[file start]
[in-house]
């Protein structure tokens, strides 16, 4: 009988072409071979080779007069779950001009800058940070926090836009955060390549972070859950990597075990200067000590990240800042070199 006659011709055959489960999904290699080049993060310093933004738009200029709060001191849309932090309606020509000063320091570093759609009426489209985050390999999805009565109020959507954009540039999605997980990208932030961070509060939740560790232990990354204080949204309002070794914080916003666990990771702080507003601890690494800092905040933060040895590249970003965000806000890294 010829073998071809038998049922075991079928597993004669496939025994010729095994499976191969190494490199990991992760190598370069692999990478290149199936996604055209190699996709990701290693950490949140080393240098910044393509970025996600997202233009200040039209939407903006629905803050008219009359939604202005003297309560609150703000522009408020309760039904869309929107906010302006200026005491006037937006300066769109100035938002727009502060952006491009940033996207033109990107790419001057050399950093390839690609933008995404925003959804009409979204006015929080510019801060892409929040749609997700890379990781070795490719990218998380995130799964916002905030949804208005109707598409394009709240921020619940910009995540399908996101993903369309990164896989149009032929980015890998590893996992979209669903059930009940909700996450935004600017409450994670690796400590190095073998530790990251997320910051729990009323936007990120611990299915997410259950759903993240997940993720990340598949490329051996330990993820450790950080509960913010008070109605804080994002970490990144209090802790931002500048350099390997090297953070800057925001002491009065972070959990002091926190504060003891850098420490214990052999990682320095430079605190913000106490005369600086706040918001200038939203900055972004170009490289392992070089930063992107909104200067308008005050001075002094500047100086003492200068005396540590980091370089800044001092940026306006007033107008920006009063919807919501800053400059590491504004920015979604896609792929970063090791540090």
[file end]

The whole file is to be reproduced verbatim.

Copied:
[in-house]
């Protein structure tokens, strides 16, 4: 009988072409071979080779007069779950001009800058940070926090836009955060390549972070859950990597075990200067000590990240800042070199 006659011709055959489960999904290699080049993060310093933004738009200029709060001191849309932090309606020509000063320091570093759609009426489209985050390999999805009565109020959507954009540039999605997980990208932030961070509060939740560790232990990354204080949204309002070794914080916003666990990771702080507003601890690494800092905040933060040895590249970003965000806000890294 010829073998071809038998049922075991079928597993004669496939025994010729095994499976191969190494490199990991992760190598370069692999990478290149199936996604055209190699996709990701290693950490949140080393240098910044393509970025996600997202233009200040039209939407903006629905803050008219009359939604202005003297309560609150703000522009408020309760039904869309929107906010302006200026005491006037937006300066769109100035938002727009502060952006491009940033996207033109990107790419001057050399950093390839690609933008995404925003959804009409979204006015929080510019801060892409929040749609997700890379990781070795490719990218998380995130799964916002905030949804208005109707598409394009709240921020619940910009995540399908996101993903369309990164896989149009032929980015890998590893996992979209669903059930009940909700996450935004600017409450994670690796400590190095073998530790990251997320910051729990009323936007990120611990299915997410259950759903993240997940993720990340598949490329051996330990993820450790950080509960913010008070109605804080994002970490990144209090802790931002500048350099390997090297953070800057925001002491009065972070959990002091926190504060003891850098420490214990052999990682320095430079605190913000106490005369600086706040918001200038939203900055972004170009490289392992070089930063992107909104200067308008005050001075002094500047100086003492200068005396540590980091370089800044001092940026306006007033107008920006009063919807919501800053400059590491504004920015979604896609792929970063090791540090």